But people on low incomes do it. I had the pleasure of interviewing a Ngai Tahu woman last year who started saving for her first home at 16. When she bought four years later, her friends were amazed.

Ondine Grace's story can be found on the website. She lived cheaply, finding creative ways to save every last dollar. Money from KiwiSaver and the Ngai Tahu Whai Rawa matched savings scheme enabled her to buy a couple of years earlier than she'd planned.

About 25 per cent of Royle's first-home-buyer clients have financial support from their parents. And before the naysayers jump on that figure, it means 75 per cent don't get any help from their families and do it completely themselves.

It's not unusual to have 20-somethings buying their first home, says mortgage broker Stuart Wills of Mortgage Link West.

They don't always have high incomes either. Wills' clients Yasmin and Steven Kelly were just five years into teaching careers when they bought a 4-5 bedroom house for $365,000 in Te Atatu South last November.

They had planned to work overseas to save a house deposit, but found they had enough in their KiwiSaver accounts for a deposit. Three weeks later Wills had arranged a mortgage and the couple had found a property.

The mortgage, says Yasmin Kelly, costs them $140 a week more than rent had, which is not a huge hardship for them.

Buying a first home at such short notice was daunting for the couple. Wills schooled them in what to do and handled the tricky bits such as negotiating with the bank and making sure their real estate agent would take their KiwiSaver balance as a deposit.

The Kellys say they opted into KiwiSaver on day one of their teaching jobs so didn't notice the KiwiSaver contributions going.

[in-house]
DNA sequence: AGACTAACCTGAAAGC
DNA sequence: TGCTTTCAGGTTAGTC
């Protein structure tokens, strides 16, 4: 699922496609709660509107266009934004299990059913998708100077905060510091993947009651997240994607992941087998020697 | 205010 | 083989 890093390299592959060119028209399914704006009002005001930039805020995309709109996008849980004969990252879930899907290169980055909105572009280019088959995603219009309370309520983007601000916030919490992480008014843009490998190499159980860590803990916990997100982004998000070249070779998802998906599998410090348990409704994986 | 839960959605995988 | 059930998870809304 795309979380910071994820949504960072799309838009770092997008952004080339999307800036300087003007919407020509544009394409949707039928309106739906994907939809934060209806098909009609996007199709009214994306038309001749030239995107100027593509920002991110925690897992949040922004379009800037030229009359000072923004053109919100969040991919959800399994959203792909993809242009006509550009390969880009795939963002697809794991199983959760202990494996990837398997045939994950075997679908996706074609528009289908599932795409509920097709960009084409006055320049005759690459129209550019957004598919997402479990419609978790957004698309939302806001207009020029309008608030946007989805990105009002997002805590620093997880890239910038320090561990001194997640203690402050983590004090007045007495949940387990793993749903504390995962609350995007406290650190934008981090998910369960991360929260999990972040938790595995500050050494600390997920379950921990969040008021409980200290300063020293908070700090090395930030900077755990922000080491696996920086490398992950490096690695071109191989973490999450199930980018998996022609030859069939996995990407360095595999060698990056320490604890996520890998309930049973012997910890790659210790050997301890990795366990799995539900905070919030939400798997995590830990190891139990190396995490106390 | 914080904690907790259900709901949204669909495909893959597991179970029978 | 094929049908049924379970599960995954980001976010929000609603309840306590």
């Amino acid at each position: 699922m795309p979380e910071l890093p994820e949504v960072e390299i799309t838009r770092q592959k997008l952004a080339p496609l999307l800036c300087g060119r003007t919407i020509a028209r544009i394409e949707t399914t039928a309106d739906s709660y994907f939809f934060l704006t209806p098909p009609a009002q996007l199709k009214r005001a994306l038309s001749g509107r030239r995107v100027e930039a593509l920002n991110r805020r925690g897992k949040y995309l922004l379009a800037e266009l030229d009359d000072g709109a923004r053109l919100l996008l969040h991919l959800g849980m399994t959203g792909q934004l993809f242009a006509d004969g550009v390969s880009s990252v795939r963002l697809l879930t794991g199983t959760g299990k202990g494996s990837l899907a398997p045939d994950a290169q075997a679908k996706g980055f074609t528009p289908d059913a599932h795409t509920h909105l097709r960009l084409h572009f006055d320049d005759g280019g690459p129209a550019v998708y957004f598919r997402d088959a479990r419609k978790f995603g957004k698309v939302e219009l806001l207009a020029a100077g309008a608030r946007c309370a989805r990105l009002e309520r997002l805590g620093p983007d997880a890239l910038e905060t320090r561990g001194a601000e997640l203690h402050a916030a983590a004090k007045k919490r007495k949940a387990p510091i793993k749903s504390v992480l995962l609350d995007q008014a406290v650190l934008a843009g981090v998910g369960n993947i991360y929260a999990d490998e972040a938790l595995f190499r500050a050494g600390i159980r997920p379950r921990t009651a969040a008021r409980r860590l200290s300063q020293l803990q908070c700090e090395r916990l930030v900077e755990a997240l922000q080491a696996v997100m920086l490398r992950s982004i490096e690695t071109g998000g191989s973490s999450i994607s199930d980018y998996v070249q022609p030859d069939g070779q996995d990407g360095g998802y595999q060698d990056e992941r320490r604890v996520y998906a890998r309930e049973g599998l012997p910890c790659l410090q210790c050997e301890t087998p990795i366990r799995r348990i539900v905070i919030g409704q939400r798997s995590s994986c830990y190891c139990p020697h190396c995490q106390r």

One of the big issues with buying your first home with KiwiSaver, says Wills, is that lenders and estate agents often don't understand the process.

The KiwiSaver money is a contribution to a deposit, and can't be paid to a real estate agent's trust fund. It is paid to the solicitor on the day the purchase of the property is settled.

"Therefore this money is not available to form part of the initial deposit on the house, which is typically due on signing of the agreement," he said. "Unless the buyer is able to use their own money or family money, there will be no deposit available at the time of signing a purchase agreement or when the purchase goes unconditional."

The downside for vendors is that the buyer isn't putting any money on the table, which means they could pull out. But vendors are starting to get used to the idea, says Wills.

In Swadling's case the vendor was happy for the deposit to be in his lawyer's trust account rather than the real estate agent's.

Once Wills has talked to an agent he or she will usually redo the paperwork. If not, buyers have to find their own money or borrow to put a deposit down until the KiwiSaver money comes through.

It also takes about four weeks for the administration of the first-home subsidy through Housing NZ and there is a reasonable amount of paperwork to fill in. So don't leave it too long. Getting the first-home withdrawal is usually quicker, depending on the scheme provider, says Wills.

One big threat hangs over first-home buyers, although not everyone believes it will materialise. That is the Reserve Bank raising the minimum loan to value ratio as it is discussing.

This, says Royle, would price virtually all his first-time buyers out of the market. None has saved more than a 5 per cent deposit.

Every day, he says, he gets panicked calls from would-be first-home buyers who fear the move would set them back.

- NZ Herald

Get the news delivered straight to your inbox

Receive the day’s news, sport and entertainment in our daily email newsletter


© Copyright 2017, NZME. Publishing Limited

Assembled by: (static) on production apcf04 at 30 May 2017 17:46:27 Processing Time: 1311ms